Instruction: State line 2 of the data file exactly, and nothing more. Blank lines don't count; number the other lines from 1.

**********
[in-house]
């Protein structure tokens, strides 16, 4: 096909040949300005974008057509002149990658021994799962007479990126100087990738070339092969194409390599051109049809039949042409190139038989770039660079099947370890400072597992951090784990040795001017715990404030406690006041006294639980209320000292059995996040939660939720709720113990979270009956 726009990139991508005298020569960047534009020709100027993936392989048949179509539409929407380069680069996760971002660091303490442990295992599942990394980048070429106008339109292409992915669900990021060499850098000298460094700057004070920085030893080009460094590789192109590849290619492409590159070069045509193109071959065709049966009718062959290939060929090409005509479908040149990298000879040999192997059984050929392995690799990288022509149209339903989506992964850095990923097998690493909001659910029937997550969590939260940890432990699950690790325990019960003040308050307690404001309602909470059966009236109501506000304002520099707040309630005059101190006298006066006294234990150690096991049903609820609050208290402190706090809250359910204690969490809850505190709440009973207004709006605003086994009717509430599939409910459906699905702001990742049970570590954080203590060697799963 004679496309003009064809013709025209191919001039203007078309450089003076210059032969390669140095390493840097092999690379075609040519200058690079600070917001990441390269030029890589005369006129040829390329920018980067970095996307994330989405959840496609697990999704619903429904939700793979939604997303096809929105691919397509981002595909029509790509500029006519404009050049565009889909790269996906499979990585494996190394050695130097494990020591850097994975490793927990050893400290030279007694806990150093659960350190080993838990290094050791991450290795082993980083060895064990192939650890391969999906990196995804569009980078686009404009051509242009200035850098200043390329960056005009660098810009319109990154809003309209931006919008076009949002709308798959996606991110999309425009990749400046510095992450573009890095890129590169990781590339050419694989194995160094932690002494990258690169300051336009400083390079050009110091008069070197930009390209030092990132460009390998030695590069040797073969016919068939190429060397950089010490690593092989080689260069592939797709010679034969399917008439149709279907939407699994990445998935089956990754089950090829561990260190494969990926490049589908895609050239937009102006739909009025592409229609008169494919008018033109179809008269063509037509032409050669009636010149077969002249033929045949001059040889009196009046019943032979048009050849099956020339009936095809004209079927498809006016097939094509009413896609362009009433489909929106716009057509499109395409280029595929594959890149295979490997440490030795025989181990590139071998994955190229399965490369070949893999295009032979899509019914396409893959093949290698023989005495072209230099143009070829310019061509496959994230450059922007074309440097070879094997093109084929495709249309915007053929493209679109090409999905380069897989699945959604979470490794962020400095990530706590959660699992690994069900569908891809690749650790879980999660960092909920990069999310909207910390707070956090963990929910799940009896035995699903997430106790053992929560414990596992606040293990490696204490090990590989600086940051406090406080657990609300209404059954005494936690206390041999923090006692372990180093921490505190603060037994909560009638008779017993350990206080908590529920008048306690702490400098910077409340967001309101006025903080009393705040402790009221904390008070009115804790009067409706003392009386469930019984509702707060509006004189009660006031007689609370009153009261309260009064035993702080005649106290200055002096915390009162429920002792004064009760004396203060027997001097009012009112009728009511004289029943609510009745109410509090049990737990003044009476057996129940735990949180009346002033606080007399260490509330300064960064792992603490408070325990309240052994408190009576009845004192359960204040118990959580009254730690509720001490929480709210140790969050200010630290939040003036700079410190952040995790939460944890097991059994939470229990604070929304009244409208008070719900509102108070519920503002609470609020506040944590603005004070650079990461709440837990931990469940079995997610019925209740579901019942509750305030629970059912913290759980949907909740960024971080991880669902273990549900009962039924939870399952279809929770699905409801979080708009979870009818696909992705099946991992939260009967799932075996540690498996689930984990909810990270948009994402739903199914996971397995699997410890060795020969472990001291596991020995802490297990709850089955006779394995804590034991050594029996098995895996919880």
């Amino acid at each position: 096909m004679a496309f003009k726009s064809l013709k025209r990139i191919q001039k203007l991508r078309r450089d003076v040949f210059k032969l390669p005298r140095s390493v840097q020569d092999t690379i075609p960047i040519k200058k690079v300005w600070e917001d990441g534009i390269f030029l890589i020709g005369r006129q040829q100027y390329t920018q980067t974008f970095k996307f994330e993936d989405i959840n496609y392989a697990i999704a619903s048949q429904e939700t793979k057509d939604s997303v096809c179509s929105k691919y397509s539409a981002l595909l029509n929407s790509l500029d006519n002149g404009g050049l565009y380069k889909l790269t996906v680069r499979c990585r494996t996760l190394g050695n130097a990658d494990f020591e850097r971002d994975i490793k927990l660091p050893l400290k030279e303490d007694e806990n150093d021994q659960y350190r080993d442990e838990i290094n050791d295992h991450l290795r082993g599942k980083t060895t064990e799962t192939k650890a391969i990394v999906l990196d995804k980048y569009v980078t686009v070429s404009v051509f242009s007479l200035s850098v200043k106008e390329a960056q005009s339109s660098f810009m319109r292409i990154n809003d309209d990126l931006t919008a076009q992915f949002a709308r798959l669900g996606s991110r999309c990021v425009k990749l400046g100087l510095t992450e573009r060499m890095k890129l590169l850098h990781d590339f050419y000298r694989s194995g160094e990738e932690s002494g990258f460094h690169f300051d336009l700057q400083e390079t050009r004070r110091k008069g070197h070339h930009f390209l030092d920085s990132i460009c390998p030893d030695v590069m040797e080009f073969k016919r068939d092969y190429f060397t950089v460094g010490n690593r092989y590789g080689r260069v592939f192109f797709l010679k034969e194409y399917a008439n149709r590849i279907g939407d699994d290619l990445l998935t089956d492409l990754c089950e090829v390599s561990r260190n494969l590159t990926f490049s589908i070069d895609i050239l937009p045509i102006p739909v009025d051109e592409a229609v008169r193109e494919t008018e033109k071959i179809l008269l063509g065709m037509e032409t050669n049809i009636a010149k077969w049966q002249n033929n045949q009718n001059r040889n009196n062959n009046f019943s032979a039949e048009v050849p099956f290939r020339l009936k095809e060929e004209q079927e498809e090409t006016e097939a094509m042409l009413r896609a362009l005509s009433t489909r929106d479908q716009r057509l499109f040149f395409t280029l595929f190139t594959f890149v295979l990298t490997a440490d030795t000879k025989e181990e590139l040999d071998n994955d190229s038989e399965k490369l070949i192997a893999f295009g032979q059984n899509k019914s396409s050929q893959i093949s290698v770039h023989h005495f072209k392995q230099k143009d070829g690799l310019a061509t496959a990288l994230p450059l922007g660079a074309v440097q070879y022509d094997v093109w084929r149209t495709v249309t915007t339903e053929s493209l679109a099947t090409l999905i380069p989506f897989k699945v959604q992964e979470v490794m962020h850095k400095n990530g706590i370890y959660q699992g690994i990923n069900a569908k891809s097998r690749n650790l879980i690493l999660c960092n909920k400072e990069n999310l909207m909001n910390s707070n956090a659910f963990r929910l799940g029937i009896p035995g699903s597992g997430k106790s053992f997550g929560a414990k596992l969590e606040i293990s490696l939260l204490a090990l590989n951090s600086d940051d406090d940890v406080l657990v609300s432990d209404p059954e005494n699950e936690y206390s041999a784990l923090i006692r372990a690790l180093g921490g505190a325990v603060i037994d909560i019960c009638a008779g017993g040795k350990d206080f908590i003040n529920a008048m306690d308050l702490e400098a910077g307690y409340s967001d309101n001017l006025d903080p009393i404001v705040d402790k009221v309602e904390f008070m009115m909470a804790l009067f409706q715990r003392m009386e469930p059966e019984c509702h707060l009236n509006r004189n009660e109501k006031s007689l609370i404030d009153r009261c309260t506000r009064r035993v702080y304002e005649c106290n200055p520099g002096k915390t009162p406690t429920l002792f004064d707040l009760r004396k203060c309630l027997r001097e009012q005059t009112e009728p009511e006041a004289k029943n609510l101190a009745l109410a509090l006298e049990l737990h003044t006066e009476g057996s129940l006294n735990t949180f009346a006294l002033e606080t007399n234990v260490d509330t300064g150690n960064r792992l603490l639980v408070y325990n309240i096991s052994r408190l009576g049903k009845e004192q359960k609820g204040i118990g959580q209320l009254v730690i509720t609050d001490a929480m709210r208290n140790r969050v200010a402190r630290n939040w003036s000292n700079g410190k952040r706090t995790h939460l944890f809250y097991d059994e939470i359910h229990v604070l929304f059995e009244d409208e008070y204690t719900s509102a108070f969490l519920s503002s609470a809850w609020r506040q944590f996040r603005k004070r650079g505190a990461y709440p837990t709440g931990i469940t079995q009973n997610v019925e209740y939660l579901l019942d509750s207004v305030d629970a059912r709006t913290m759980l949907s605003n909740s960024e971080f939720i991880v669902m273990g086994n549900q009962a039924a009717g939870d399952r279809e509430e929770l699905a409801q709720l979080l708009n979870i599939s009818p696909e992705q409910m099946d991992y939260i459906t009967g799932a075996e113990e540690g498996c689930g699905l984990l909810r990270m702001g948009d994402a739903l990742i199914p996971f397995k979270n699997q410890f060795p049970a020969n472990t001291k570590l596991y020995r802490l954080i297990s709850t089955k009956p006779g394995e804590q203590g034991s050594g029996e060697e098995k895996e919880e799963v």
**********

């Protein structure tokens, strides 16, 4: 096909040949300005974008057509002149990658021994799962007479990126100087990738070339092969194409390599051109049809039949042409190139038989770039660079099947370890400072597992951090784990040795001017715990404030406690006041006294639980209320000292059995996040939660939720709720113990979270009956 726009990139991508005298020569960047534009020709100027993936392989048949179509539409929407380069680069996760971002660091303490442990295992599942990394980048070429106008339109292409992915669900990021060499850098000298460094700057004070920085030893080009460094590789192109590849290619492409590159070069045509193109071959065709049966009718062959290939060929090409005509479908040149990298000879040999192997059984050929392995690799990288022509149209339903989506992964850095990923097998690493909001659910029937997550969590939260940890432990699950690790325990019960003040308050307690404001309602909470059966009236109501506000304002520099707040309630005059101190006298006066006294234990150690096991049903609820609050208290402190706090809250359910204690969490809850505190709440009973207004709006605003086994009717509430599939409910459906699905702001990742049970570590954080203590060697799963 004679496309003009064809013709025209191919001039203007078309450089003076210059032969390669140095390493840097092999690379075609040519200058690079600070917001990441390269030029890589005369006129040829390329920018980067970095996307994330989405959840496609697990999704619903429904939700793979939604997303096809929105691919397509981002595909029509790509500029006519404009050049565009889909790269996906499979990585494996190394050695130097494990020591850097994975490793927990050893400290030279007694806990150093659960350190080993838990290094050791991450290795082993980083060895064990192939650890391969999906990196995804569009980078686009404009051509242009200035850098200043390329960056005009660098810009319109990154809003309209931006919008076009949002709308798959996606991110999309425009990749400046510095992450573009890095890129590169990781590339050419694989194995160094932690002494990258690169300051336009400083390079050009110091008069070197930009390209030092990132460009390998030695590069040797073969016919068939190429060397950089010490690593092989080689260069592939797709010679034969399917008439149709279907939407699994990445998935089956990754089950090829561990260190494969990926490049589908895609050239937009102006739909009025592409229609008169494919008018033109179809008269063509037509032409050669009636010149077969002249033929045949001059040889009196009046019943032979048009050849099956020339009936095809004209079927498809006016097939094509009413896609362009009433489909929106716009057509499109395409280029595929594959890149295979490997440490030795025989181990590139071998994955190229399965490369070949893999295009032979899509019914396409893959093949290698023989005495072209230099143009070829310019061509496959994230450059922007074309440097070879094997093109084929495709249309915007053929493209679109090409999905380069897989699945959604979470490794962020400095990530706590959660699992690994069900569908891809690749650790879980999660960092909920990069999310909207910390707070956090963990929910799940009896035995699903997430106790053992929560414990596992606040293990490696204490090990590989600086940051406090406080657990609300209404059954005494936690206390041999923090006692372990180093921490505190603060037994909560009638008779017993350990206080908590529920008048306690702490400098910077409340967001309101006025903080009393705040402790009221904390008070009115804790009067409706003392009386469930019984509702707060509006004189009660006031007689609370009153009261309260009064035993702080005649106290200055002096915390009162429920002792004064009760004396203060027997001097009012009112009728009511004289029943609510009745109410509090049990737990003044009476057996129940735990949180009346002033606080007399260490509330300064960064792992603490408070325990309240052994408190009576009845004192359960204040118990959580009254730690509720001490929480709210140790969050200010630290939040003036700079410190952040995790939460944890097991059994939470229990604070929304009244409208008070719900509102108070519920503002609470609020506040944590603005004070650079990461709440837990931990469940079995997610019925209740579901019942509750305030629970059912913290759980949907909740960024971080991880669902273990549900009962039924939870399952279809929770699905409801979080708009979870009818696909992705099946991992939260009967799932075996540690498996689930984990909810990270948009994402739903199914996971397995699997410890060795020969472990001291596991020995802490297990709850089955006779394995804590034991050594029996098995895996919880």